Q. I graduated in 2009 with a bachelor’s degree in PR. Due to the poor economy; I decided to teach English in Asia for a year. Now, I am considering teaching for another year and am wondering how this will affect my ability to transition to a PR job when I return to the US. I would like to find a PR job that allows me to utilize the skills I have built while in Korea, i.e. public speaking, training, and relationship building. I would like to stay away from a traditional writing-based PR job. Do you have any suggestions? -MS
A. Your teaching experience might lend itself to the growing number of training positions that I feel will be created as the economy improves. Many organizations curtailed training programs over the past few years, but agencies and companies are reassessing their training needs as a way to keep and develop employees.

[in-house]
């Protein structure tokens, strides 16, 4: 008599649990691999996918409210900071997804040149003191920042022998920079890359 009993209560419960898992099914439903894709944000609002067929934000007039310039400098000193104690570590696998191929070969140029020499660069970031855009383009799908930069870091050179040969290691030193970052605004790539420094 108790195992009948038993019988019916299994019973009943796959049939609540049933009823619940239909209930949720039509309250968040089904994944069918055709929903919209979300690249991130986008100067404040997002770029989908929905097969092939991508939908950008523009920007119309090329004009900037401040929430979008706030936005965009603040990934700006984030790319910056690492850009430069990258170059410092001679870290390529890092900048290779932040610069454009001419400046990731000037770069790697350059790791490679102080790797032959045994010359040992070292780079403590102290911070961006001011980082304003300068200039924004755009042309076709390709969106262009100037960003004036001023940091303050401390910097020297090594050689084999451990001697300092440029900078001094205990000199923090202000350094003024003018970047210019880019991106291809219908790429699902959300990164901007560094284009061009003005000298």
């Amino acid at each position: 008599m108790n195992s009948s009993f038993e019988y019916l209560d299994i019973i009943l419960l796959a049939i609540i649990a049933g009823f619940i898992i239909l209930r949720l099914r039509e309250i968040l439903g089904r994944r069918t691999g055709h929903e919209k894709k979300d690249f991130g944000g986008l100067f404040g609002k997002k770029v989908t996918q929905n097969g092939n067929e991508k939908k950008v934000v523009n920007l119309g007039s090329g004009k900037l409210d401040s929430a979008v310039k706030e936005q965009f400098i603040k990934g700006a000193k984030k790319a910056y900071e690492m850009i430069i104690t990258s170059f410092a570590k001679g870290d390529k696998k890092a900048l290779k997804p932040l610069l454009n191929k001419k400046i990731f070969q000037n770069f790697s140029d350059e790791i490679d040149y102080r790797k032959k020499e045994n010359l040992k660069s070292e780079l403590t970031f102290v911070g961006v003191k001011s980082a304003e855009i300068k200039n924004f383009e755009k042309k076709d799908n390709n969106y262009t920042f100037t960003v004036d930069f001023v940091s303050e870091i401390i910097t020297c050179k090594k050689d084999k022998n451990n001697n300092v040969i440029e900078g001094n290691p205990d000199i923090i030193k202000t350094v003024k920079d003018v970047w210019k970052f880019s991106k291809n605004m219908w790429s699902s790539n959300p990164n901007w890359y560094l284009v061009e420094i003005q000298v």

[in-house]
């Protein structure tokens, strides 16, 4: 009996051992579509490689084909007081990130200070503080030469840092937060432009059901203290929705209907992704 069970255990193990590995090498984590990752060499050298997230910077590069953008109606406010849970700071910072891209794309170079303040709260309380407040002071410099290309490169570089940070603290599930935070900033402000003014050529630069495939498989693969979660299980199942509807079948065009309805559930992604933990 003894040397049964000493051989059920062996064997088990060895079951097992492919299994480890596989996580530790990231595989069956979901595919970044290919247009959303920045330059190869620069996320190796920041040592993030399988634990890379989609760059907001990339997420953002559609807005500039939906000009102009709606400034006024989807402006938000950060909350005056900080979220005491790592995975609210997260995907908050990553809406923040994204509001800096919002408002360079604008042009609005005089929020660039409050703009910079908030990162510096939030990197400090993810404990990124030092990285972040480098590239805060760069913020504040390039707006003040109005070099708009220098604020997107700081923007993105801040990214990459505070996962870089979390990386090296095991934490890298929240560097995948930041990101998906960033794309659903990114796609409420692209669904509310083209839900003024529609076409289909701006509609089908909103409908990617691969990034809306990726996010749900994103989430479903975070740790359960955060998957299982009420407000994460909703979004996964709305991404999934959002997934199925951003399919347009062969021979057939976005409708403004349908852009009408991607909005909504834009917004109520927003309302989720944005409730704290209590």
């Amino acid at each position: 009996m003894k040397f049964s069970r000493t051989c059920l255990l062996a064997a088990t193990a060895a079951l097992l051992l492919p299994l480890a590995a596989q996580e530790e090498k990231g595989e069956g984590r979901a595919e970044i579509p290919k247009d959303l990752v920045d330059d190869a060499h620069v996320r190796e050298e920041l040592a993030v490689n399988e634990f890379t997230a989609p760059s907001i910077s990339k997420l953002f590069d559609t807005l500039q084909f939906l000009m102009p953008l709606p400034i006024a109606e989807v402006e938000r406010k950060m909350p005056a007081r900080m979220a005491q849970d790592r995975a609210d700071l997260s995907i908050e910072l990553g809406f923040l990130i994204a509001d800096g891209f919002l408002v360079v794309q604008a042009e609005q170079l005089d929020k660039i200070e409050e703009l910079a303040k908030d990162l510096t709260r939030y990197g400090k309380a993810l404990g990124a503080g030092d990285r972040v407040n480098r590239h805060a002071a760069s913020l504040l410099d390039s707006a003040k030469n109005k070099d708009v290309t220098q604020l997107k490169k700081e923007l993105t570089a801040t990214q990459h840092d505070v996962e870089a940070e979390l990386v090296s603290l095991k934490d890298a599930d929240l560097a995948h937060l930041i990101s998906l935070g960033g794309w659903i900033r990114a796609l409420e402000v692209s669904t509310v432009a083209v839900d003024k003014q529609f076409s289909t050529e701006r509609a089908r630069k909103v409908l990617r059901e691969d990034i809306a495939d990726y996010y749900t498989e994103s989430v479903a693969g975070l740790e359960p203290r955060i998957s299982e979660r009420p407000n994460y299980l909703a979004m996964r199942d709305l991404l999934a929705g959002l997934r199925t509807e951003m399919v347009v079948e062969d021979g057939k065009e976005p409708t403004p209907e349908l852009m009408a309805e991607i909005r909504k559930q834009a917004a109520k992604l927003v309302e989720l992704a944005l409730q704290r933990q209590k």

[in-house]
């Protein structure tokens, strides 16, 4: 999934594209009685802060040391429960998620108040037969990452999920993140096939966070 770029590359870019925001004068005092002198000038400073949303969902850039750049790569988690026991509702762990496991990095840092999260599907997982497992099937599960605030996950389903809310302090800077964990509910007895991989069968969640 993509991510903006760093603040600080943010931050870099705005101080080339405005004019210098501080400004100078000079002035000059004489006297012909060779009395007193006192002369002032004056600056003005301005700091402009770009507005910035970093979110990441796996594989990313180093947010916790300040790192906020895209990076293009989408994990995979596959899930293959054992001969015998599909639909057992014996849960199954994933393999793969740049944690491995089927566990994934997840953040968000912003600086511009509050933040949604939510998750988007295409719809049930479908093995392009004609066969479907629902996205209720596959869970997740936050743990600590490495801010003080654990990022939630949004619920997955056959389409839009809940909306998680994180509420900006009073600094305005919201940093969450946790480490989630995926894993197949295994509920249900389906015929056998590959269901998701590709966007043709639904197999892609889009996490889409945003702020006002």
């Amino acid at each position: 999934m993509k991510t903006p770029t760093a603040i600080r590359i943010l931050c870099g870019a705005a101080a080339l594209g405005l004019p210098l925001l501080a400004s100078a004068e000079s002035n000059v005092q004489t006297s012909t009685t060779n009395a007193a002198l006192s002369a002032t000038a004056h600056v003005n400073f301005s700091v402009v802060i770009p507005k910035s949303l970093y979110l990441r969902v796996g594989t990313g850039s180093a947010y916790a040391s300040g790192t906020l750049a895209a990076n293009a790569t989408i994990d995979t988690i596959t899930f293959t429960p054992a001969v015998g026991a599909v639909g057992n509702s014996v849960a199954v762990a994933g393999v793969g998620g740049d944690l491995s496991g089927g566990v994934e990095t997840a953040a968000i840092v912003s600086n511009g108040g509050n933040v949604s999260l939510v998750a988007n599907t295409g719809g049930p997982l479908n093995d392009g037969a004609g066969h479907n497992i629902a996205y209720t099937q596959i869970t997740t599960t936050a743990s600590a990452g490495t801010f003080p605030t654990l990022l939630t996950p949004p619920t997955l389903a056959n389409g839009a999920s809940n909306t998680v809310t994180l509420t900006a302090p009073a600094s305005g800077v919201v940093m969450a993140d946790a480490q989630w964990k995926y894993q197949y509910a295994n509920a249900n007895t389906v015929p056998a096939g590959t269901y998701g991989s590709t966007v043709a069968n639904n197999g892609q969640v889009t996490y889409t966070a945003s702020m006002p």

A teaching-only resume, however, will not be sufficient when competing with young professionals who have been working in PR for the two years you’ve been out of the country. While in Korea, you should seek out resume-building volunteer activities that support your interest in PR.
Finally, most PR jobs–including training positions–require proficiency in writing, so you may need to adjust your thinking. While public speaking and relationship building are important elements of PR, very few jobs rely solely on these limited aspects of the profession. Success in PR requires a broad base of relevant experiences and abilities, beginning with writing.